Friday, October 28, 2016

It’s time to get pregnant at Roosevelt High

Photo by On The White Line/Flickr

Teen pregnancies at Roosevelt High have dropped since the school teamed up with Planned Parenthood  to open a family planning clinic on the Boyle Heights campus. But teens continue to get pregnant, and school nurse Sherry Medrano – who hands out condoms, birth control pills and advice to students – tells NPR that right now is the peak time of the year for Roosevelt High pregnancies. Said Medrano:

“What I call my peak season is March 1 through June 1. … I attribute it to several things — Valentine’s Day, prom, different events that happen,” she says. “I know everybody laughs when I say that, but you know, that’s the only thing [to which] I can attribute the peak in teen pregnancies during that time period.”

With two weeks left before the peak pregnancy season ends, Roosevelt High parents might want to consider escorting their kids to the next school dance.

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  1. These girls need to go out there and learn something. Open a text book, go to the park, go to Skilloop.com and take a lesson in something. Just stop whatever it is your doing. Wow.

  2. How you know that your local public high school isn’t very good: they have a “peak pregnancy season.”

  3. So how many girls are/were getting pregnant?
    Is this epidemic? Are there 4-6 girls getting pregnant, or 20-30?

    • some info in story

      “Medrano says the year before the partnership with Planned Parenthood started in 2008, there were 32 pregnancies on campus. There were only three the following year.” — linked story

  4. I work in this field, not too many years ago there was one LAUSD high school, who shall remain nameless, that had 64+ pregnant students. It’s not a failure of the school or the school system, it is a failure of our society, adult society.

    These teens have parents that are working 2+ jobs daily just to put food on the table and a roof over the heads of their families. Because of how hard times are economically, their parents must work, cannot be home with them after school. Because of our economy nearly all the after school programs that may have kept them otherwise engaged and busy are completely decimated…gone.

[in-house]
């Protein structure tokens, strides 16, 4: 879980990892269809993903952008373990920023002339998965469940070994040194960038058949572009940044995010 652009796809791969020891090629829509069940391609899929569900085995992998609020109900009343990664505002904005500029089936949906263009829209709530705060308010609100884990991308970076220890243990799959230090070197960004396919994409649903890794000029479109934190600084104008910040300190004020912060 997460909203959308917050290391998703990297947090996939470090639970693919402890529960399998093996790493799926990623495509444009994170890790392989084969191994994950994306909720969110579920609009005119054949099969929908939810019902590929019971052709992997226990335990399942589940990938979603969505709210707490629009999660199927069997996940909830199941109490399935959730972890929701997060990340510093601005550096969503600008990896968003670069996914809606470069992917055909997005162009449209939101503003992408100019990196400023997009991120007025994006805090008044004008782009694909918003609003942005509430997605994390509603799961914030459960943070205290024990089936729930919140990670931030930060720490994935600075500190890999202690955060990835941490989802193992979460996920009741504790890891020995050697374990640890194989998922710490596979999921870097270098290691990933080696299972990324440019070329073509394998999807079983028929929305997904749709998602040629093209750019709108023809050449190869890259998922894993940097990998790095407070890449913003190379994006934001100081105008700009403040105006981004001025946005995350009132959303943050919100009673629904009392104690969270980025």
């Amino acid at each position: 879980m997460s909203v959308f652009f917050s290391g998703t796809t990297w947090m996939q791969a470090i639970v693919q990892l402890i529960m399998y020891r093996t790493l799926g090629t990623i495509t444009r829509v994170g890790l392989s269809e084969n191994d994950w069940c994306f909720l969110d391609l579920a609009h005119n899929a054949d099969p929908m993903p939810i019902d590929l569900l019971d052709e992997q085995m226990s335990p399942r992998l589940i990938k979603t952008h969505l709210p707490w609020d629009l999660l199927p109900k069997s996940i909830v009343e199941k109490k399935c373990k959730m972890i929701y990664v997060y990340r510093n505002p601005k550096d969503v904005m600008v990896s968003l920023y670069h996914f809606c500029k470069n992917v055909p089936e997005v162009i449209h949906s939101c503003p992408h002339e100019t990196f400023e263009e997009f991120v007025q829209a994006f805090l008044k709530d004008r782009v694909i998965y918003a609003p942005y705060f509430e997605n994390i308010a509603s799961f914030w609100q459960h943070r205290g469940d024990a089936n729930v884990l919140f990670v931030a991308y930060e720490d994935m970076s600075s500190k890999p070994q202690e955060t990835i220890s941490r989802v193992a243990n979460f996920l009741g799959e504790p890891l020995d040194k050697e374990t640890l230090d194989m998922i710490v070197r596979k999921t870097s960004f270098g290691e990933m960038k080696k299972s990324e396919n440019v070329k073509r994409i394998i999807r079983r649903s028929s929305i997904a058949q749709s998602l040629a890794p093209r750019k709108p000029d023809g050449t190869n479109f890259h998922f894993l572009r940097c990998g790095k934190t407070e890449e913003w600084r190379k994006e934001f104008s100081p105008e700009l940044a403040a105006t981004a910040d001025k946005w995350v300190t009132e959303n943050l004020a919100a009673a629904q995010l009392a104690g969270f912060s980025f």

Unemployment among teens is at an all time high of 24% in 2011. What used to be typical jobs for teens: fast food restaurants, retail, places like Starbucks, are now being taken by adults and sometimes adults who could be their grandparents.

    What is left to pass the time? Video games at home, surfing the internet (if they are lucky enough to have the internet at home), engaging in unhealthy/unproductive activities, experimenting with sex, drugs, alcohol and, worst case scenario, gangs.

    What teens are lacking is hope. Hope for a future better than the one they have, hope for a future better than the one they see their parents and other family members have and what they see around them. It’s a sad state of affairs for many many teens.

    The program I run, through outreach and a clinical medical program, helps prevent teen pregnancy, STDs and HIV infection and is a peer based program. We are lucky enough to be able to recruit, train and hire teens when they are young and we can still make a difference in their lives and they, in turn, can help to make a difference in the lives of their friends and peers. The program was developed and guided by teens, it still is and that’s why it works.

    We need more programs like this that empower teens, give them hope and let them see – and more importantly reach – a real, tangible and successful future.

    • That’s amazing work. Hopefully more people take the initiative like you and not just throw out a thoughtless suggestion like “open a book.”.

  5. It’s not really the fault of the kids, it’s how we were (and still are) raised. Having a child has always been regarded as a “blessed” event… and it is. But all things must be considered within context. Our economy today is not family friendly. High school graduate, college graduate, it doesn’t make any difference… there simply are not enough good-paying jobs for these kids to even consider having children or starting a family. “Get YOUR life in order first!” is the message they should be hearing. 1 out of every 4 kids in the US lives in poverty. These children deserve better

  6. I’d like to add, I think the title of this story is pretty awful. Sarcastic, yes. Helpful, insightful? Not in any way.

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